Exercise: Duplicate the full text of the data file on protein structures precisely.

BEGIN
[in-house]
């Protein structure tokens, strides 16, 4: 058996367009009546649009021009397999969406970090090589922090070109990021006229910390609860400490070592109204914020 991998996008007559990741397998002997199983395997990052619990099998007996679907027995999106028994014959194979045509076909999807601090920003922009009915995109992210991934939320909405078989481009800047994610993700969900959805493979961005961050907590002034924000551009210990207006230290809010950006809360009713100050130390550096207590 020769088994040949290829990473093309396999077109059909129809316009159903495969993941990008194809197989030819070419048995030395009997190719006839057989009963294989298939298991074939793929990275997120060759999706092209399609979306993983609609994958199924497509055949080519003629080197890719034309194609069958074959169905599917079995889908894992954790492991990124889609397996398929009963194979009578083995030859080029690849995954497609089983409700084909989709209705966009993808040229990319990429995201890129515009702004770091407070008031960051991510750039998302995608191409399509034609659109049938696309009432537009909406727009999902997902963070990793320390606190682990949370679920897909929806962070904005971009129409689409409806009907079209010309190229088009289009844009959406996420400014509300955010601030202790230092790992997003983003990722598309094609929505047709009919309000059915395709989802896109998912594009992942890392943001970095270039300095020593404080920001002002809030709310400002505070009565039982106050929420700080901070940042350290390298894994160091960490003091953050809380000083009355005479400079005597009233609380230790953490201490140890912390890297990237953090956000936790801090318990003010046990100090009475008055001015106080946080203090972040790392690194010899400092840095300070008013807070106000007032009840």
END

[in-house]
């Protein structure tokens, strides 16, 4: 058996367009009546649009021009397999969406970090090589922090070109990021006229910390609860400490070592109204914020 991998996008007559990741397998002997199983395997990052619990099998007996679907027995999106028994014959194979045509076909999807601090920003922009009915995109992210991934939320909405078989481009800047994610993700969900959805493979961005961050907590002034924000551009210990207006230290809010950006809360009713100050130390550096207590 020769088994040949290829990473093309396999077109059909129809316009159903495969993941990008194809197989030819070419048995030395009997190719006839057989009963294989298939298991074939793929990275997120060759999706092209399609979306993983609609994958199924497509055949080519003629080197890719034309194609069958074959169905599917079995889908894992954790492991990124889609397996398929009963194979009578083995030859080029690849995954497609089983409700084909989709209705966009993808040229990319990429995201890129515009702004770091407070008031960051991510750039998302995608191409399509034609659109049938696309009432537009909406727009999902997902963070990793320390606190682990949370679920897909929806962070904005971009129409689409409806009907079209010309190229088009289009844009959406996420400014509300955010601030202790230092790992997003983003990722598309094609929505047709009919309000059915395709989802896109998912594009992942890392943001970095270039300095020593404080920001002002809030709310400002505070009565039982106050929420700080901070940042350290390298894994160091960490003091953050809380000083009355005479400079005597009233609380230790953490201490140890912390890297990237953090956000936790801090318990003010046990100090009475008055001015106080946080203090972040790392690194010899400092840095300070008013807070106000007032009840």